I’ve been taking a bit of time lately to do some of those low priority housekeeping tasks that can easily get overlooked.
By using quiet times to setup good processes life should be easier next time things get busy.
One of those tasks was to setup outgoing email on various systems - some of which are laptops and I’d still like automated mails to go out even if the device isn’t on the home network and can’t reach my ISP mailserver.
Back in the day you’d just send mail directly - but with spam protection everywhere this just doesn’t work and it’s far better to authenticate to some trusted mailserver.
I’m using gmail so I’ll use their servers.
First Setup your Google Account
I created an account just for this purpose - email is sent from here and a copy will be stored in the sent folder of this account.
By using a separate account I avoid granting any machine access to my main account.
- Login to your account
- Go to the Security tab
- Make sure you have 2 factor authentication enabled enabled
- Create an app specific password
Note that you can opt to enable access for “less secure apps” and use your main password to authenticate.
The app specific password has three advantages
- it can’t be used to login normally - and so can’t be used to change the password and steal the account
- access is limited to the service you grant access to (eg email - but not docs)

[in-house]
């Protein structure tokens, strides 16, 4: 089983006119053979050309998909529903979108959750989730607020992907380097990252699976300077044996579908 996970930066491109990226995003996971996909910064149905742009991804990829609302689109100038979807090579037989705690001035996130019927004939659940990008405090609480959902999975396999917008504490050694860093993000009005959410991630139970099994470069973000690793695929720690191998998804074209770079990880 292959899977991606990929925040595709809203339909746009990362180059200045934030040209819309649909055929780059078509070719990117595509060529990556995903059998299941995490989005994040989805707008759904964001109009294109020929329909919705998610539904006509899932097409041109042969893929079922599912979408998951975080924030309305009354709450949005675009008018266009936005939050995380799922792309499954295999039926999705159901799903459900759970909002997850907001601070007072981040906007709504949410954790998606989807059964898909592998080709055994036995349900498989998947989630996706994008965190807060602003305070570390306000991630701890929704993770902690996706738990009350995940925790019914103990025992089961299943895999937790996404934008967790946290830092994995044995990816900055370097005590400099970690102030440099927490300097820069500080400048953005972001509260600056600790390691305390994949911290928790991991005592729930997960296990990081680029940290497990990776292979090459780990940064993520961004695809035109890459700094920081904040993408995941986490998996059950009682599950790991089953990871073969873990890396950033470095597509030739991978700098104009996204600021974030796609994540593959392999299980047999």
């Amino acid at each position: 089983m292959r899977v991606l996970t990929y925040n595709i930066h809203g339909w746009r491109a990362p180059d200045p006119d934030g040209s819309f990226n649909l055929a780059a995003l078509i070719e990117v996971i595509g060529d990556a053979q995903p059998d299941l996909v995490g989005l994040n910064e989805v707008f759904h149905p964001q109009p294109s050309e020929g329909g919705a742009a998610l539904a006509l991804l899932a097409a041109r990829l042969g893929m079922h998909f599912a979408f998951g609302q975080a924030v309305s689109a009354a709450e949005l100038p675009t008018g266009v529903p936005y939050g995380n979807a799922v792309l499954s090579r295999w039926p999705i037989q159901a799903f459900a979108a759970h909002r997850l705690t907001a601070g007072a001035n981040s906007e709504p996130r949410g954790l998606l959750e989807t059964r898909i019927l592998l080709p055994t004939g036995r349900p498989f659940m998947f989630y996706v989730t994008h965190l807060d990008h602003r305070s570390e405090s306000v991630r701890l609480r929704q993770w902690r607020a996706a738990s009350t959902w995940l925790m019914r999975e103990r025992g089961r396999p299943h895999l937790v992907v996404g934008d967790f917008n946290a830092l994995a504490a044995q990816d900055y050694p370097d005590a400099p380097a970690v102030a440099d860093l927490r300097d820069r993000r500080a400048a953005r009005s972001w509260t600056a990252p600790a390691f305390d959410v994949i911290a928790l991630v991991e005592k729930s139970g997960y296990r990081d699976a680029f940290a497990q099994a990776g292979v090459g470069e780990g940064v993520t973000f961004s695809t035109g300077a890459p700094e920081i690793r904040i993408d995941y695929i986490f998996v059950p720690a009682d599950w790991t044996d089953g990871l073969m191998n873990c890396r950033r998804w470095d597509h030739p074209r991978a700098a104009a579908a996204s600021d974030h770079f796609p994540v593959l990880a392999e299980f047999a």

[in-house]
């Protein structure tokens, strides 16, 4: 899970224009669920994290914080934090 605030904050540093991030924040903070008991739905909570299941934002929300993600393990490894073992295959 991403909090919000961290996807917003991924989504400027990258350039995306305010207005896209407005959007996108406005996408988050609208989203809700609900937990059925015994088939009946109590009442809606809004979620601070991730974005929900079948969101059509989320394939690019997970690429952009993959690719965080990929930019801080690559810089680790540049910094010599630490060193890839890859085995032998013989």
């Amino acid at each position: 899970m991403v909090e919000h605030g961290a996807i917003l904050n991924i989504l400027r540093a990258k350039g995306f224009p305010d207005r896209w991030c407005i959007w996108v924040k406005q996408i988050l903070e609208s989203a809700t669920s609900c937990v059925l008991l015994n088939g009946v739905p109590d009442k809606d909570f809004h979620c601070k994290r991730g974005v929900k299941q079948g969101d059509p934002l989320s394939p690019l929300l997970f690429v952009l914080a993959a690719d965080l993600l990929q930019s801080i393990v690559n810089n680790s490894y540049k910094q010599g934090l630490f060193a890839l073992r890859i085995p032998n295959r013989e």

- you can have lots of app passwords and can revoke them individually (so if one gets compromised you just revoke that one)
Now install and configure Postfix
I’m on Ubuntu 20.04
sudo apt-get install libsasl2-modules postfix
Specify smarthost in the configure step
If you want to reconfigure run
sudo dpkg-reconfigure postfix
add these lines to your postfix config /etc/postfix/main.cf (or edit existing values)
relayhost = [smtp.gmail.com]:587 smtp_sasl_auth_enable = yes smtp_sasl_security_options = smtp_sasl_password_maps = hash:/etc/postfix/sasl_passwd
create / edit /etc/postfix/sasl_passwd as below
sudo service postfix reload
Now send a test email like
echo test | mail -s test $USER
and look in
you should see mail sent via smtp.gmail.com - or an error message if there is a problem.
I then setup a slightly older system running Ubuntu 19.10 (which I need to update)
This time I got an authentication failure and as it was the exact same setup I’d just got working I searched around and it seems to be a bug in that version of Ubuntu.
The workaround is to add to /etc/postfix/main.cf
smtp_sasl_mechanism_filter = login